The clinical purpose of consent is to enlist the patient’s faith and confidence in the efficacy of the treatment. This is a major factor in contributing to the success of the treatment. The legal purpose is to provide those treating patients with a defence to a criminal charge of assault or battery, or a civil claim for damages for trespass to the person. However, it does not provide them with a defence to a claim that they have negligently advised or counseled a particular treatment or carried it out in a negligent manner. Thus the notion of consent to treatment is essentially a very practical issue, and is advantageous to both doctors and patients.
The patient, if is competent and is an adult, has the right to decide on the procedures done to his/her own body. It is a basic human right and thus the patient can either withhold or agree to treatment even if the treatment is a life-saving one. This is termed as authoritative autonomy. And the patient practices it by consenting.
“Consent is the voluntary and continuing permission of the patient to receive a particular treatment based on an adequate knowledge of the purpose, nature and likely risks of the treatment including the likelihood of its success and any alternatives to it. Permission given under any unfair or undue pressure is not consent.” (Department of Health 1993).
The key components of informed consent is basically that the patient has to be given adequate information about the general procedure. In some procedures, there is the uncertainty in the procedure meaning that the surgeon is unable to adequately predict the outcome of the surgery and what may need to be done during the surgery until the surgery is under way. Thus in such cases, the surgeon will not be liable for any legal action. The patient has the right to know about any risks or benefits, even if it is rare and especially if it is a serious side effect. And the information must be presented to the patient in such a way that the patient is able to understand it. Medical terminology may tend to be rather difficult at times and that needs to be simplified so that the patient who is a layman is able to understand the doctor. There has been concerns that medical practitioners generally tend to not give adequate information about the risks involved. And in some cases, even if the risk is rare, it may still occur. Such as the case of the Australian doctor who did not inform the patient about the 1 in 14000 risk of having eye damages in the surgical procedure. The patient also should not be given too much information or information that is skewed in the sense that it coerces the decision of the patient by unnecessarily exaggerating the risks or benefits.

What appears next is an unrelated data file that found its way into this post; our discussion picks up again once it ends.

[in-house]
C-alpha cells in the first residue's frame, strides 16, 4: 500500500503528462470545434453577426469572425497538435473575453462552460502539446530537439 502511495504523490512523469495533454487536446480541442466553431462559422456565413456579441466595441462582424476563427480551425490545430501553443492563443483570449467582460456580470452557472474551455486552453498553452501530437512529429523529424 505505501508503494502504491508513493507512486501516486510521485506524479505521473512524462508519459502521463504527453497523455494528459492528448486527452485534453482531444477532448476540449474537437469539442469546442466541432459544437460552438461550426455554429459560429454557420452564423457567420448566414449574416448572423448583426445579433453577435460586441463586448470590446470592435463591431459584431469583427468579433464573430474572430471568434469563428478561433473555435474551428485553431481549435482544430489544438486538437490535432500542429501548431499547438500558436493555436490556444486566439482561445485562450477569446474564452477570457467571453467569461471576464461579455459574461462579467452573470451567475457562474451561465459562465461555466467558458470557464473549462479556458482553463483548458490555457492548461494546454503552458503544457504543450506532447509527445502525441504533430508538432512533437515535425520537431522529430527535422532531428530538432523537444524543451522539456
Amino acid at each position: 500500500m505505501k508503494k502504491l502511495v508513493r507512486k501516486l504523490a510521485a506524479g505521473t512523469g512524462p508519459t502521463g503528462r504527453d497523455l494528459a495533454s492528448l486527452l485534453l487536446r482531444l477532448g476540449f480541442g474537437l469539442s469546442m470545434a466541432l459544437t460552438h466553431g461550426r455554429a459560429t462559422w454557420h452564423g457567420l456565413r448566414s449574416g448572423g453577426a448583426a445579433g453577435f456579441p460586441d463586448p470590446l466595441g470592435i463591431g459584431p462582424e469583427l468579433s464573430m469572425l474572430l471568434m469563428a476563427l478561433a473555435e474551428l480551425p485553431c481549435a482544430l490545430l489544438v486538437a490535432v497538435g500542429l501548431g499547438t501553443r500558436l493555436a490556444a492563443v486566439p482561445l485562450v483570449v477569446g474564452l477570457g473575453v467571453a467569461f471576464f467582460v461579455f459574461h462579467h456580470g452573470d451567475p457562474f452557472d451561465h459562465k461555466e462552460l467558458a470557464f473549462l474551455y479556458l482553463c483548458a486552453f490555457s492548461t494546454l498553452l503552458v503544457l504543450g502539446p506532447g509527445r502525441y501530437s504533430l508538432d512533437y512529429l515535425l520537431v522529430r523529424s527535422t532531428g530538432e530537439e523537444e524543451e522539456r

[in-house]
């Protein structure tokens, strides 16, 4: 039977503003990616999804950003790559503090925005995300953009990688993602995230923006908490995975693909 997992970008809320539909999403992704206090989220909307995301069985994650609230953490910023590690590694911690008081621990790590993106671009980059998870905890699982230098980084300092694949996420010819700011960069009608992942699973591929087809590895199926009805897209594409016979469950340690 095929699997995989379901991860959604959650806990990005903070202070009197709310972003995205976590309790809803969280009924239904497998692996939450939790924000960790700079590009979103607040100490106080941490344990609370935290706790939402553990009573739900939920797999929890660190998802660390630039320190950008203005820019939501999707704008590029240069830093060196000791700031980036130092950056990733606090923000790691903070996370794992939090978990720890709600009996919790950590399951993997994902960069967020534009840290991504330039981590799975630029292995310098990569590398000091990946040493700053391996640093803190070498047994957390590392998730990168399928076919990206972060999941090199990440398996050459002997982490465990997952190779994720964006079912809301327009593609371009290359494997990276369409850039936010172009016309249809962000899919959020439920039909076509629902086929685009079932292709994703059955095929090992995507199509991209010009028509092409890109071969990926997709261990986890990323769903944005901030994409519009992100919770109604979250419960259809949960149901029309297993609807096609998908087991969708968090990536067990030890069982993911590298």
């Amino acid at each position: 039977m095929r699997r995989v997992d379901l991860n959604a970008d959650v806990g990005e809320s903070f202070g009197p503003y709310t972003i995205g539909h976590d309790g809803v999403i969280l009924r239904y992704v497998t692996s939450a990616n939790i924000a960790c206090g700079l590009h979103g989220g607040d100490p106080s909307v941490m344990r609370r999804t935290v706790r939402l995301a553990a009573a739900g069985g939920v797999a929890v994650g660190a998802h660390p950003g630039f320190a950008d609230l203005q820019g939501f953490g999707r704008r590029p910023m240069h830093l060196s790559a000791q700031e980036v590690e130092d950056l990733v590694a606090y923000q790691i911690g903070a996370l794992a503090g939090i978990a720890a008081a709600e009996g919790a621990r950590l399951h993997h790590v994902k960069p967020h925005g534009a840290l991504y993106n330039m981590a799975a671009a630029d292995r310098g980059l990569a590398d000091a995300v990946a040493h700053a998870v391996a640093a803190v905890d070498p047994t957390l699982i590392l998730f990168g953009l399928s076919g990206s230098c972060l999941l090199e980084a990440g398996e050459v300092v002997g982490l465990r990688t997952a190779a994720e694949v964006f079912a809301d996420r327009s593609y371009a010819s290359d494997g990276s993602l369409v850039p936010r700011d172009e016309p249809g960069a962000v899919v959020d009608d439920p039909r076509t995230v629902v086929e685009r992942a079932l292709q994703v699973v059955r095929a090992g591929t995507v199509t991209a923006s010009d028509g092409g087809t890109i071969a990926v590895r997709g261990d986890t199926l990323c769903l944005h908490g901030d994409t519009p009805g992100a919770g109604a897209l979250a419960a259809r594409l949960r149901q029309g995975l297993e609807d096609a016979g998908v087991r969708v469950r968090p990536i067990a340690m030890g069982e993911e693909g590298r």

Secondly, the patient must have the ability to comprehend the information. In legal terms, it is termed capacity. There are a number of acts that sets out rules and guidelines to figure out which patients are considered competent and which patients are not. The Mental capacity act of 2005, which sets out guidelines for the mentally disabled above the age of 16, the children act of 1969 for minors who are under 16 and the family act that refers to those between 16 and 17 who are not legally adults but is considered competent to give consent in the medical society.
The consent has to be obtained. It can be verbal or written but it is better and safer for the doctor to have it done written since the doctor will now have evidence that can be used in court to prove that the consent was taken. There are also certain regulations for circumstances when the patient is an adult and used to be competent but is currently unconscious or in too much pain from the disease. In such cases, the family may be asked for information about any advanced medical derivatives or any proxy appointed to make the decision for the patient.